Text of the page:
Practices that M&A dealmakers should avoid: European courts clarify the concept of “gun jumping”

The Court of Justice of the EU (“CJEU”) has clarified which pre-closing veto rights and conduct should be avoided by parties to an M&A transaction prior to Commission approval of the transaction. In addition, the CJEU has made it clear that a single instance of misconduct can lead to the imposition of more than one (hefty) fine for violations of the EUMR.

Altice, a Dutch cable and telecommunications company, violated EU merger control rules by “gun jumping” when it (partly) implemented its acquisition of PT Portugal prematurely, i.e. before the transaction had been notified to the Commission and before it had received clearance from the Commission. In 2018, the Commission imposed a combined fine of EUR 124.5 million. Altice unsuccessfully challenged the Commission’s decision before the General Court in 2021 and subsequently before the CJEU in 2023. The General Court and the CJEU did, however, reduce the fine by a small amount.

Both appeals confirmed the Commission’s approach and now provide clarity for dealmakers regarding what to avoid. On the one hand, the sale and purchase agreement (“SPA”) had granted Altice the right to exercise decisive influence over PT Portugal before closing. On the other hand, Altice’s conduct between the signing and the closing of the transaction constituted actual exercise of decisive influence. The CJEU also agreed with the Commission’s imposition of a double fine. As some of Altice’s actions had taken place even before notification of the transaction, the Commission had rightly found an infringement of both the standstill obligation prior to clearance (Article 7(1) of the EU Merger Regulation – “EUMR”) and the notification obligation (Article 4(1) EUMR). Each infringement gave rise to its own fine.

The two appeals allow lessons to be learned regarding specific veto rights which are considered as conferring decisive influence over the acquisition target. The CJEU sided with the Commission and found that veto rights on the following matters, taken independently and together, constitute gun jumping: (a) the appointment and dismissal of the target’s senior management, (b) the target’s pricing policies, and (c) day-by-day commercial matters of the target (the conclusion, termination, and modification of contracts above a certain, relatively low monetary threshold). Certain veto rights may be necessary to preserve the value of the target’s business pending closing of the transaction and may therefore be justified. In the present case, however, the Commission had correctly found that the veto rights granted to Altice went considerably beyond what was necessary to ensure PT Portugal’s value pending closing of the transaction.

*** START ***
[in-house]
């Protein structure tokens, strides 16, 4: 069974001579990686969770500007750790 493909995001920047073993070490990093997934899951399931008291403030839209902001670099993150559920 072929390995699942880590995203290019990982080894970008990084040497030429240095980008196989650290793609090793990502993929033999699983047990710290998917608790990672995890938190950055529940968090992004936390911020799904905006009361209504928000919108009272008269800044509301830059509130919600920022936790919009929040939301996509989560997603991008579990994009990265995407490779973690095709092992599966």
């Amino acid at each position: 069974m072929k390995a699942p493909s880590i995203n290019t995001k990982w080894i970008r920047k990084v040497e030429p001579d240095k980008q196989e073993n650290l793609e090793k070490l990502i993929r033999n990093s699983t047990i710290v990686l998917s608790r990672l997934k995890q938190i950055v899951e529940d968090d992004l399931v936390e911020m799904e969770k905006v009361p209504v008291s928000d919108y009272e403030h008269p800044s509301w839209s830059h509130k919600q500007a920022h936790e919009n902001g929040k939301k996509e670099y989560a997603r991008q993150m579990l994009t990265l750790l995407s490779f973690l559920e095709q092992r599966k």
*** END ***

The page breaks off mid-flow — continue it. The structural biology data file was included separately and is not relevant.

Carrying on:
In addition, the Commission found that Altice exercised actual operational control over the activities of PT Portugal between signing and closing. In its decision, the Commission identified several instances where, prior to the notification and clearance, the target had requested Altice’s instructions regarding commercial decisions and had subsequently (agreed to) implement those instructions. According to the Commission, none of these actions were necessary for the preservation of PT Portugal’s value. The CJEU endorsed this position, except in relation to one identified practice: it ruled that Altice’s opposition to the launch of a TV channel aimed at dogs protected the reputation, and hence the value, of PT Portugal.

Finally, the CJEU concurred with the Commission that the exchange of commercially sensitive information between Altice and PT Portugal contributed to gun jumping in breach of the EUMR. Parties to a transaction should be careful when exchanging commercially sensitive and granular information prior to closing, and especially after signing. They could, for example, ensure that exchanges are limited to the due diligence phase. Exchanges after signing should be minimal and only to the extent necessary for planning the proposed implementation that would take place after the Commission’s expected green light. In any case, all exchanges should take place in the context of sufficiently robust arrangements for clean teams.

In short, dealmakers should exercise appropriate caution when drafting provisions which, in one way or another, impact the target’s commercial policy prior to notification of the transaction and the Commission’s clearance. In the same vein, the acquirer should steer clear of prematurely exercising actual operational control over the activities of the target company.